Named the “City of Gems” with good reason, the busy hub of Ratnapura is at the centre of the gem mining industry of Sri Lanka.
Nestled amongst the South western hills, semi-precious stones have been mined in this region since antiquity with many of the prominent gem dealers in Sri Lanka continue to operate from here. A visit to view traditional gem mining and cutting operations makes an interesting excursion. Ratnapura is a major crossroad between the southern plains and the eastern hills, and one of the starting points of an alternative ascent of Adam’s Peak; however, it is significantly tougher than the route up from Hatton. It is also a good base for visits to Sinharaja and Uda Walawe national parks and most guesthouses in town will arrange trips. With the annual rainfall sometimes exceeding four metres, the area is considered one of the wettest places in Sri Lanka.
Sinharaja Rain Forest
Sinharaja rainforest is a world heritage site and major eco tourism destination, which can also be described as a Tropical Lowland Rainforest or Tropical Wet Evergreen Forest spanning an area of 18900 acres is located within Sabaragamuwa and Southern provinces of the south-west lowland wet zone of Sri Lanka. It is undoubtedly a rich treasure trove of nature with a great diversity of habitats and a vast repository of Sri Lanka's endemic species found nowhere else in the world.
Named as a world heritage site in 1989, this lowland evergreen rain forest is steeped in deep legend and mystery. The word 'Sinharaja' means, Lion (Sinha) King (Raja), and it is popular belief that the legendary origin of the Sinhala people is from the union between a princess and the lion king who once lived in the forest.
Being at the centre of gem mining in Ratnapura, the visit would not be complete without a trip to the gem museums. There are three in the town. The oldest and best know of these museums is the Gem Bank. Here you will find a fine collection of Sri Lankan specimens as well as some minerals from around the world. Even though this area is best know for corundum, one of the interesting items in the museum is exceptionally large and transparent piece of natural glass. There are two other gem “museums” in Ratnapura. They are the Dhanaja museum in New Town, Ratnapura and the Mini-Pura Museum that is across from the Gem & Jewelery Authority office. Both of these museums have fine collections, but they are also businesses and most of what is on display is for sale. These are good places to find rare mineral specimens.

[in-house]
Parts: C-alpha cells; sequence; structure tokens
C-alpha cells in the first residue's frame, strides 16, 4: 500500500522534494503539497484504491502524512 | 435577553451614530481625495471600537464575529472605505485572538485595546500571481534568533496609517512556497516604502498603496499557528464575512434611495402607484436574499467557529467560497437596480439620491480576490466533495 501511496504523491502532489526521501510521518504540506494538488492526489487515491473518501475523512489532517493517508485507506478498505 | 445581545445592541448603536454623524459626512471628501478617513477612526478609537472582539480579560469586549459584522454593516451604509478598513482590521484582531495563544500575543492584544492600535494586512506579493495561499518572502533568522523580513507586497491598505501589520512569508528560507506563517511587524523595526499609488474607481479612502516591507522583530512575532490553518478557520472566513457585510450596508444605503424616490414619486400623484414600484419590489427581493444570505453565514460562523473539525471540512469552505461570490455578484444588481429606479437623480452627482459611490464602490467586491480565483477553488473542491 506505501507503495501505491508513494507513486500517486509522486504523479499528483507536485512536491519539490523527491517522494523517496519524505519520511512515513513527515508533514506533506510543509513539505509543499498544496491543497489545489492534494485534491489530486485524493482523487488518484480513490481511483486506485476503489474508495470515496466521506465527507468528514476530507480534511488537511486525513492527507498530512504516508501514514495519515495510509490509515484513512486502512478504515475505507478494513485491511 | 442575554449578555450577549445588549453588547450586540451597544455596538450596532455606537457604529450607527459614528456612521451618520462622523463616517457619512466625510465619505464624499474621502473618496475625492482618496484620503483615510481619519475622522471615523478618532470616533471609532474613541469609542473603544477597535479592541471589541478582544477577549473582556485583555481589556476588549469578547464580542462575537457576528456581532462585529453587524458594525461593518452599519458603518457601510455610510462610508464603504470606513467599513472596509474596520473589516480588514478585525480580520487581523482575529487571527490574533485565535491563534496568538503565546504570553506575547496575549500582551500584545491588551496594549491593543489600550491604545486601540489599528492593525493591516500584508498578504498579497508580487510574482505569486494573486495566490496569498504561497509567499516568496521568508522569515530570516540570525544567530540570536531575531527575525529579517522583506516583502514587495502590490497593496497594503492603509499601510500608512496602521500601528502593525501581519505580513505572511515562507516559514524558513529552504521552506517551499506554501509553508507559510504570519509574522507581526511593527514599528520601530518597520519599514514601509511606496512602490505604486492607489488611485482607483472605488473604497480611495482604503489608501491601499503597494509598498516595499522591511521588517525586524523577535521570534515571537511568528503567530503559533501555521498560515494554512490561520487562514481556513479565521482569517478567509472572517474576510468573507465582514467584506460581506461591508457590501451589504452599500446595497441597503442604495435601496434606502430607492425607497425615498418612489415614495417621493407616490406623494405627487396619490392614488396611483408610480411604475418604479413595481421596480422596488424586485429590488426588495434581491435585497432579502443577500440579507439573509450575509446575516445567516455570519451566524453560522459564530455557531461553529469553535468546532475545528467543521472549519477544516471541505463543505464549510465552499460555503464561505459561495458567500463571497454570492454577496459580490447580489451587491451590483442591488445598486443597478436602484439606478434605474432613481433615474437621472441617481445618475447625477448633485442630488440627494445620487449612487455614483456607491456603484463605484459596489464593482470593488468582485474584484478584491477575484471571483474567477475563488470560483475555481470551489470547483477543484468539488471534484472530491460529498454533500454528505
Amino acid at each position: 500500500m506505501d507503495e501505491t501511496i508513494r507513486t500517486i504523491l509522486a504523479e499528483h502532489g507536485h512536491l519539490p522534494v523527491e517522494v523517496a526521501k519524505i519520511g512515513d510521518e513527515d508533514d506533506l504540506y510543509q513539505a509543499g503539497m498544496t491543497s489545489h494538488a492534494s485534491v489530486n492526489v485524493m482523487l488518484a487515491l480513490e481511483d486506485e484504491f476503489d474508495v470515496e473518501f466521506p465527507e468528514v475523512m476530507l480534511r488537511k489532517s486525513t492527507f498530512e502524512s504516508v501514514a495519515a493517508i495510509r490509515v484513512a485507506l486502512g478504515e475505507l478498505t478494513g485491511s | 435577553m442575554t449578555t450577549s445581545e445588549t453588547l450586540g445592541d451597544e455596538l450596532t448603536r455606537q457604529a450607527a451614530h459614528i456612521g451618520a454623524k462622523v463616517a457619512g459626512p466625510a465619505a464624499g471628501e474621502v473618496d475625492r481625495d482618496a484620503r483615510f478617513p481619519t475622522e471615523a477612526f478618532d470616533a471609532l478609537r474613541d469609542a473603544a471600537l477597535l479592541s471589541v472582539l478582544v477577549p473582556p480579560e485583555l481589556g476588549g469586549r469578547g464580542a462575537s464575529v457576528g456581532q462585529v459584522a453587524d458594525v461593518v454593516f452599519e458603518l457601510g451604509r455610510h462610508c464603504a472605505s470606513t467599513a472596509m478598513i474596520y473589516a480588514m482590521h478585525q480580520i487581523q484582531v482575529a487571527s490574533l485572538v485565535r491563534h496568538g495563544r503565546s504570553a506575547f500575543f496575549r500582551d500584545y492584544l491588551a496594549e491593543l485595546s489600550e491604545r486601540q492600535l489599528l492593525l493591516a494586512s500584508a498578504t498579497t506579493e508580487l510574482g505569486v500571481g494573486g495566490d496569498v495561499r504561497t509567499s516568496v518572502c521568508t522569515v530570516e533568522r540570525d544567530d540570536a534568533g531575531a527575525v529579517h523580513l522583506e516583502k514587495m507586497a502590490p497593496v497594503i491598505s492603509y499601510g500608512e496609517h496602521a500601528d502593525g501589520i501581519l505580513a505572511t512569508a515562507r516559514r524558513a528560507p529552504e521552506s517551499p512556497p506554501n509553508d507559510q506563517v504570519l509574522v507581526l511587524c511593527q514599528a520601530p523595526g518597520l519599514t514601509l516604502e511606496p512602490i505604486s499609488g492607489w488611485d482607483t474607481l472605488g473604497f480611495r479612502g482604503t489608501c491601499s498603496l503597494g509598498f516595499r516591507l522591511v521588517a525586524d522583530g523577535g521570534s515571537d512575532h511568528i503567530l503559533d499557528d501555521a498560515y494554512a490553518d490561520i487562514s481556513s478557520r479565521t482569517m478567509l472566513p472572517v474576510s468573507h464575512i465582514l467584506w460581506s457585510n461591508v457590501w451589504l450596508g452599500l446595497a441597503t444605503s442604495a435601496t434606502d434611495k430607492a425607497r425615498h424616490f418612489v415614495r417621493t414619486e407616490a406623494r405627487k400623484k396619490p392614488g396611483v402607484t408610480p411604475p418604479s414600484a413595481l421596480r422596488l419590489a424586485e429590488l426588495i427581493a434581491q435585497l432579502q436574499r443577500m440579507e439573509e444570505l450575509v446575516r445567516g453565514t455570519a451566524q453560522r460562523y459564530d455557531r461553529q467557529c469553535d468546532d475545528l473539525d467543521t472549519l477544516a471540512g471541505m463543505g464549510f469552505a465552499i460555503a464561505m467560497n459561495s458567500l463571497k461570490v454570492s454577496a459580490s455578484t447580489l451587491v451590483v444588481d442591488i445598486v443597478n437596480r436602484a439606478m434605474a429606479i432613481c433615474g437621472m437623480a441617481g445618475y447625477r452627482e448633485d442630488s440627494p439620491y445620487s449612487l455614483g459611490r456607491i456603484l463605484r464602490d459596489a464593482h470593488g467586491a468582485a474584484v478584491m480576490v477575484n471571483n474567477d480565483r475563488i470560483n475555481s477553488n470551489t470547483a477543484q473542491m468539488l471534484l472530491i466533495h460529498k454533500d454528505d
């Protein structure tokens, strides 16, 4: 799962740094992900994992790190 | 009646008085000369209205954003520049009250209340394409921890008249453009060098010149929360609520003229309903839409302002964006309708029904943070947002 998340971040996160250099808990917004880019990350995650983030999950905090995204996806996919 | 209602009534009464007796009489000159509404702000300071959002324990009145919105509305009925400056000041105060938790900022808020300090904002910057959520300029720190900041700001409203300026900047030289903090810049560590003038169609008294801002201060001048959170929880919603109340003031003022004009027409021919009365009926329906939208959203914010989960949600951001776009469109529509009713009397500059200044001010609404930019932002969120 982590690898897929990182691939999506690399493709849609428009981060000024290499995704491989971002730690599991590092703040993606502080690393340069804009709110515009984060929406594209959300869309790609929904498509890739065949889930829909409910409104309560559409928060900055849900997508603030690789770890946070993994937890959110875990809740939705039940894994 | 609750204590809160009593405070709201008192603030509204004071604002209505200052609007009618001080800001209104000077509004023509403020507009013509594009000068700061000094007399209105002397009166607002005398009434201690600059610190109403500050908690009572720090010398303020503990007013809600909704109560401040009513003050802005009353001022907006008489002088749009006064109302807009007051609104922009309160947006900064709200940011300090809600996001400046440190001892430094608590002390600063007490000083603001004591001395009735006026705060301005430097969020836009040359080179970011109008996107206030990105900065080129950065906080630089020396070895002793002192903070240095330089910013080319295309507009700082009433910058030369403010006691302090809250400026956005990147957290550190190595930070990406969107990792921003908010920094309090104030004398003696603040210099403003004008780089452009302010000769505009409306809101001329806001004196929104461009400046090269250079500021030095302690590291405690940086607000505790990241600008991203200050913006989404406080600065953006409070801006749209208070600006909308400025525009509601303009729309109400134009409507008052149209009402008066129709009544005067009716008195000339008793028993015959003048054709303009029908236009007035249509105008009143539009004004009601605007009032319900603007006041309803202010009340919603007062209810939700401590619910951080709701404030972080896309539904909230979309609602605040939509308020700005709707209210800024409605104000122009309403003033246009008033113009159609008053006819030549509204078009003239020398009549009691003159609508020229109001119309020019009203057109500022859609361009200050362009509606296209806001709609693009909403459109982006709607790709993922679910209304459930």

A reputable place to purchase gems with relatively low sales pressure is Ratnapura Gem Bureau, Museum & Laboratory. There’s a good display of local minerals and gems, as well as information on mining and polishing.
Ratnapura the ‘City of Gems’ is Sri Lanka’s treasure chest, an Aladdin’s Cave of jewels and wealth and the centre of its gemming industry. According to the Arabian Nights, Ratnapura is a lofty mountain and a deep valley with deep rapids, cascades and waterfalls.
A peculiarity of Sri Lanka is that a variety of different stones are often found in the same pit. Cat’s Eye’s with asbestos filaments to give a sharp olive tint, Pale yellow Topaz, sapphires, Raven’s blood rubies, alexandrite, topaz, amethyst, aquamarine, tourmaline, garnet andzircon create a glimmering treasure in Ratnapura.
There are many gem mines around the area, especially in paddy fields on lower ground, which are deep around 10m to 50m. Gems are mined by ancient and traditional methods. Portable hand operating tools use for mining process such as shovel, picks, pans (specially made from bamboo) and cradles. Once soil lifts out from the mine, with the use of water, the dirt and mud wash out using pans and thus if there any gemstone, which heavier than normal stones, remains at the bottom of the pan as mud wash away.